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Understanding AI With the Help of Social Robots

Published: August 29, 2022

Participants at the AI for Humanity and Society 2023 workshops. Photo: Charlotte Carlberg

How can a robot set limits and how should a robot behave in sensitive situations? A multidisciplinary group PhD of students from The WASP-HS Graduate School gather at Lund University to gain more insight on social robots.

Understanding how artificial intelligence affects society requires an interdisciplinary understanding where
different disciplines can help each other to see the opportunities and challenges from different perspectives. This is the aim of the research school run by WASP-HS. During the past week, 55 PhD students from over ten Swedish universities have come together to gain more insight into the practical opportunities and constraints that exist with social robots.

Joakim Wising, PhD student at the Department of Political Science at Umeå University

“It has been a fun and educational week with many different enlightening perspectives. To work so interdisciplinary has been a very exciting process”, says Joakim Wising, PhD student at the Department of Political Science at Umeå University.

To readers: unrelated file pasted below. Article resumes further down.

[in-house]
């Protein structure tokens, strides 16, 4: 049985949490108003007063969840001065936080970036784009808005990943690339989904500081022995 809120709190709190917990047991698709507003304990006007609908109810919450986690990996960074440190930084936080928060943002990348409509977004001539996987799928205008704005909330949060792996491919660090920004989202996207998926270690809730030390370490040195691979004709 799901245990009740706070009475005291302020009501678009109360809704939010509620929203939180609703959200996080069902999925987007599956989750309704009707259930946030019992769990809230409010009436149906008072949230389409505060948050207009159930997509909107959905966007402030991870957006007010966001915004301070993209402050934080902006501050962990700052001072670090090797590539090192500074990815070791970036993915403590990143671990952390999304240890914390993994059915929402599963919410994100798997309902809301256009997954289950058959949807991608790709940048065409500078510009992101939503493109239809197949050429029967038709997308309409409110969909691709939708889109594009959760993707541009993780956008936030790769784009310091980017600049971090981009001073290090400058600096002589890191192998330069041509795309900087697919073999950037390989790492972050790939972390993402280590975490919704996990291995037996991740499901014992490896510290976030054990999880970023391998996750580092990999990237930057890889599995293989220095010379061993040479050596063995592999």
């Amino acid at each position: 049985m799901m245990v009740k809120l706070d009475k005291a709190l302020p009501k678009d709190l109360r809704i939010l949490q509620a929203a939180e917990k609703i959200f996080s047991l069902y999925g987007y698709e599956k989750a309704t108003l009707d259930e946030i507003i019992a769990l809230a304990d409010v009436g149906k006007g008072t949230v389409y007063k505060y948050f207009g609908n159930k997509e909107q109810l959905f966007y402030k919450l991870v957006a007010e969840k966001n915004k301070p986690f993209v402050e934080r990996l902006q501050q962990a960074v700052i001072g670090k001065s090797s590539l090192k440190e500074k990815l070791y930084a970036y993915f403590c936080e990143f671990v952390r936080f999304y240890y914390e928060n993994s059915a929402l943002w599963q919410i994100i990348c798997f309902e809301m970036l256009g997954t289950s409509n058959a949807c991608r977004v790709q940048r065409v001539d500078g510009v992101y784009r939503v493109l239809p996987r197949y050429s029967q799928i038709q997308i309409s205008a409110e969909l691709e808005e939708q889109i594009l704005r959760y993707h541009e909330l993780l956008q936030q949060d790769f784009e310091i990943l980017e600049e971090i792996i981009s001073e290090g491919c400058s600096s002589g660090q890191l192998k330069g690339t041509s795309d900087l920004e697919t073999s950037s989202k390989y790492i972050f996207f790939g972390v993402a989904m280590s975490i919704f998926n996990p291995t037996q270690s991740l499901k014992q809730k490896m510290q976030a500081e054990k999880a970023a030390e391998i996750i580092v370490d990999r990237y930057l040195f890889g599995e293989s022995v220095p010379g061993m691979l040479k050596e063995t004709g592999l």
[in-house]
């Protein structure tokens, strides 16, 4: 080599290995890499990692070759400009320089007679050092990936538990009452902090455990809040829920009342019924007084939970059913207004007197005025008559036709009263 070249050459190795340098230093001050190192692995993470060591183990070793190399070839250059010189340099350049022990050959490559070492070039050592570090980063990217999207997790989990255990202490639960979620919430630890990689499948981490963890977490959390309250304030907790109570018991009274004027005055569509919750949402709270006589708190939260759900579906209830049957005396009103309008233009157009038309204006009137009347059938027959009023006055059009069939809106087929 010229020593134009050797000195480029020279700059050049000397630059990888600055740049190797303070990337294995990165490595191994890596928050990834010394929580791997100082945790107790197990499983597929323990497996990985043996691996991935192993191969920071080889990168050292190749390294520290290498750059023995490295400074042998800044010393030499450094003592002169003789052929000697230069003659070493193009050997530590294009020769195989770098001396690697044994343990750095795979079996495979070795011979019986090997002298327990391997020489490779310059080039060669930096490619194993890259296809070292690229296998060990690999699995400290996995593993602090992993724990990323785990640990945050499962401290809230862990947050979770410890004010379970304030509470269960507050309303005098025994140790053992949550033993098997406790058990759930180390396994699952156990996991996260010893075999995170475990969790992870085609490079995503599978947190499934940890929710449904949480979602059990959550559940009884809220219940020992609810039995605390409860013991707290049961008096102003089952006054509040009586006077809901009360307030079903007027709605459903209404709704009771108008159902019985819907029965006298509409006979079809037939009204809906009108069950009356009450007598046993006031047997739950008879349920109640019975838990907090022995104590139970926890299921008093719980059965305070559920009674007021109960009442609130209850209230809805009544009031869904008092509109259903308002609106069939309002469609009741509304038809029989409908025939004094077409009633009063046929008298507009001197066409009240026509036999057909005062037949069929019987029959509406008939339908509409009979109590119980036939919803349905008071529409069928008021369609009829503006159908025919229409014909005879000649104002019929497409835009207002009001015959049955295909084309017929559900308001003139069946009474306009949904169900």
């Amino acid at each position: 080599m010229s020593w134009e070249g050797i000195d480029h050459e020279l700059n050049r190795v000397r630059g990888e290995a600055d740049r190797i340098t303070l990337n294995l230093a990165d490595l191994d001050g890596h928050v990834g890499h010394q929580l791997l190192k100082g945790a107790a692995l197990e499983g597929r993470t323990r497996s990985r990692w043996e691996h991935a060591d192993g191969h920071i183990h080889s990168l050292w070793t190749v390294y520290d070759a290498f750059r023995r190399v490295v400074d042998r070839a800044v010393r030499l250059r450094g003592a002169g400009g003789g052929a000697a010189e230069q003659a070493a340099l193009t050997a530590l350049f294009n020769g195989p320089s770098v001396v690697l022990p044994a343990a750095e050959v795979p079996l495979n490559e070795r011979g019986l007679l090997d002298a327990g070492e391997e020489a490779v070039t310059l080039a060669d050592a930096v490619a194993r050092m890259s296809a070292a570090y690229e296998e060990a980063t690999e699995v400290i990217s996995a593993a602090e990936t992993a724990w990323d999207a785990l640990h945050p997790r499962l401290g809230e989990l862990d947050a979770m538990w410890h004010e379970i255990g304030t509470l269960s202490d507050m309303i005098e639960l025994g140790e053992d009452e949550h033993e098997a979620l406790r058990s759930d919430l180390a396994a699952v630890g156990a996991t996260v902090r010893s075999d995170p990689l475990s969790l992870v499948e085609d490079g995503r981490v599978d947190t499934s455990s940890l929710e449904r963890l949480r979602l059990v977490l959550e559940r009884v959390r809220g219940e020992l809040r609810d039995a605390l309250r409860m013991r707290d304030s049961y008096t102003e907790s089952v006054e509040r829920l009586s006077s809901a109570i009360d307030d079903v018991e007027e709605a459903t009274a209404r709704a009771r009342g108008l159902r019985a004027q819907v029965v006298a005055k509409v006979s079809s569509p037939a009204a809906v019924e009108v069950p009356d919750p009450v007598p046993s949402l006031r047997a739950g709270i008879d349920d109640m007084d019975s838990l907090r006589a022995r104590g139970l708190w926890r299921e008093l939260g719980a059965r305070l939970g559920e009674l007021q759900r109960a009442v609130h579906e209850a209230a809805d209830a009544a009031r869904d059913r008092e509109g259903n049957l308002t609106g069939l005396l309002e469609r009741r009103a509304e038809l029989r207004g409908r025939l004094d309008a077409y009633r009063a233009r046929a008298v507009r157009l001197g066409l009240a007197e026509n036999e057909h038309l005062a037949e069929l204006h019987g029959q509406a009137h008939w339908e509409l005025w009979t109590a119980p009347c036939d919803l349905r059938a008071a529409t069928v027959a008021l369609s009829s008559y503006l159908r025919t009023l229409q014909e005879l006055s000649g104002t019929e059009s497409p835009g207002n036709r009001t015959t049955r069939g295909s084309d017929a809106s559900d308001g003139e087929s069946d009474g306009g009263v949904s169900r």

Throughout the week the researchers have been exploring different scenarios such as police interrogations, how a robot should act when one needs to set limits, mental health care and more.

– We have seen a lot of innovation and a lot of robots. Among other things, we have also seen different ideas on what robots can be used for and how they can act together with humans in different social and critical situations, Joakim Wising continues.

“I am so very grateful for this week. I have a background in law and seeing a robot and what we can do with it in real life, and not only in my imagination, has truly made my understanding of limitations and challenges more clear”, says Subhalagna Choudhury, PhD at the Department of Business Studies at Uppsala University.

By the end of the week the PhD students showcased their work with the social robots.

All PhD students showcasing their social robots.